To make it all work, each system would have user accounts that could be managed by a central database. The systems could be monitored by companies much like alarm companies do now. In addition, each user administrator would be able to set the parameters. Parents, wouldn't it be nice to have that control? I know, it's going to be a hassle for you to have to go pick your child up from someone's house at 12:15 a.m. because you've programmed the car not to start after midnight. But just think how thankful you'd be when you show up and found your child had been drinking.
I'm a realist. I know this system would be expensive and probably wouldn't have been installed in the car the teens in DeKalb County were driving. But this problem does not discriminate. It does not choose between races or social classes. Something has to be done.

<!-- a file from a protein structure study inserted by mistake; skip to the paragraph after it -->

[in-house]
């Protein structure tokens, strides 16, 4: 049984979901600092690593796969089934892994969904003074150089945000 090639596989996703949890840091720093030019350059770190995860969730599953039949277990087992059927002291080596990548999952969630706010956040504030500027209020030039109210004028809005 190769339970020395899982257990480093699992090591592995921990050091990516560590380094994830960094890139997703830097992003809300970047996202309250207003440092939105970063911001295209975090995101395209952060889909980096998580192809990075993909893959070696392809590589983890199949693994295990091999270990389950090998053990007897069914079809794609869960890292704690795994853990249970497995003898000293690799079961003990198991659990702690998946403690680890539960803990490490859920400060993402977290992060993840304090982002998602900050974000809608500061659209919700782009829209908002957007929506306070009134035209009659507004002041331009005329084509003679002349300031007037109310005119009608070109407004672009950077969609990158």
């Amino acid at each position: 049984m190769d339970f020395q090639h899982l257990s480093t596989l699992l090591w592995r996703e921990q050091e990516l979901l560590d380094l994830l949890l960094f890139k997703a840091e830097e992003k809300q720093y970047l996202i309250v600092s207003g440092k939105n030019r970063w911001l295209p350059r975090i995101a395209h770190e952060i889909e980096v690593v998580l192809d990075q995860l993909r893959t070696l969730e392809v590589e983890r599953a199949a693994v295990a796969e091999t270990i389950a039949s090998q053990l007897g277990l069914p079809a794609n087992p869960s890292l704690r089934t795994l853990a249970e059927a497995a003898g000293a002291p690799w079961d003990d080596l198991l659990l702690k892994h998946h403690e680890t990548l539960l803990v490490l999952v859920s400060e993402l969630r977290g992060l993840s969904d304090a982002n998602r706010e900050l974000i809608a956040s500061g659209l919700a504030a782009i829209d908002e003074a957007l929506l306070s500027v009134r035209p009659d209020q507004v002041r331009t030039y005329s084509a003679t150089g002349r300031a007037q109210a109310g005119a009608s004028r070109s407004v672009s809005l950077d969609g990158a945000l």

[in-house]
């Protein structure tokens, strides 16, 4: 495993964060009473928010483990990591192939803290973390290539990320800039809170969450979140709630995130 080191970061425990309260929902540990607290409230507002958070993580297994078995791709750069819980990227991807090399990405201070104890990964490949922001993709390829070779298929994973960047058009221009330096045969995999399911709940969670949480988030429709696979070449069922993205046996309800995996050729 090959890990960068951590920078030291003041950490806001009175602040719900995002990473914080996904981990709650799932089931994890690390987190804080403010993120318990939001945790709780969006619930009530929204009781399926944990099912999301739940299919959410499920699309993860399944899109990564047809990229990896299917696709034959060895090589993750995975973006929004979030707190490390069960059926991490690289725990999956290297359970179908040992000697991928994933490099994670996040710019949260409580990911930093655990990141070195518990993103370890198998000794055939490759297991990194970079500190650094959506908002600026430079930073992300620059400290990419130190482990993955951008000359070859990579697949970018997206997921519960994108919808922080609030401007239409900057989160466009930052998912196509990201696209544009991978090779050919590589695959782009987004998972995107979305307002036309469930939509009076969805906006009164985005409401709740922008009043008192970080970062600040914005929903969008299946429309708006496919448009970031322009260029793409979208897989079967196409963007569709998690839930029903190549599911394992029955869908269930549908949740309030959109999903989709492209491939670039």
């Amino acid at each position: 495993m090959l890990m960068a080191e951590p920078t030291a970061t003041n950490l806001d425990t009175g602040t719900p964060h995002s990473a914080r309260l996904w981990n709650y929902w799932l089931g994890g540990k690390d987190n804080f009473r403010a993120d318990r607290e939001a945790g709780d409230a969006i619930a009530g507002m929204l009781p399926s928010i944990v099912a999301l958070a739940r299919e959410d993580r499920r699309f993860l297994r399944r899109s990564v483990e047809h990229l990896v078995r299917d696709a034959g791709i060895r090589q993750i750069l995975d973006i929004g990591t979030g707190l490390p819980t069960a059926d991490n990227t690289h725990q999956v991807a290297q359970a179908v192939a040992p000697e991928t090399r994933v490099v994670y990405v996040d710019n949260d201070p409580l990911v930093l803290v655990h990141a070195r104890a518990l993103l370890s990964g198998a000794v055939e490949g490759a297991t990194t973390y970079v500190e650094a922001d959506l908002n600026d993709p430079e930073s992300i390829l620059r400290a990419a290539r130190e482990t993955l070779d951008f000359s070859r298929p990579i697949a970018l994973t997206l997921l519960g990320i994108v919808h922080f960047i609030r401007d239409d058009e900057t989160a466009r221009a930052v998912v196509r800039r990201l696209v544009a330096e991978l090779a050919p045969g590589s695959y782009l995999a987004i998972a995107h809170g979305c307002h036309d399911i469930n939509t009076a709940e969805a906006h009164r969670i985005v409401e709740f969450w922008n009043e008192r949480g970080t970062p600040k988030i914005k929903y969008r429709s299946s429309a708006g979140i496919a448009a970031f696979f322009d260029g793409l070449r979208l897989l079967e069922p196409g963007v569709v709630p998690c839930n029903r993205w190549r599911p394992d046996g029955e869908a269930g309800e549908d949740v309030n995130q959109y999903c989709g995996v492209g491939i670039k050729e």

Imagine how much better you'd feel if you could allow you child the freedom of the road within reason. I love driving. I always have. But I also respect the danger at hand when I get behind the wheel. The human body is very fragile. Crushed metal and soft tissue and bones do not mesh.
The problem is not going away anytime soon. Compounding the problem, cars are safer, faster and handle better. Cars are more forgiving nowadays and the emphasis is not so much on driver awareness and ability. It's a scary thought.
A.D.A.M is nothing more than my imaginary friend. But even he knows it's time for someone to invoke change. The technology is out there.
If anyone has a few million dollars lying around, give me a call. I'm more than willing to give it a shot. Some may think this is merely a far-fetched idea that invokes George Orwellian paranoia. Maybe so.
The better idea is to change teen driving laws and raise the driving age. Parents and governments need to get smart about this. How many more teens need to die?
Josh Briggs is the education reporter for The Covington News. He can be reached at email@example.com.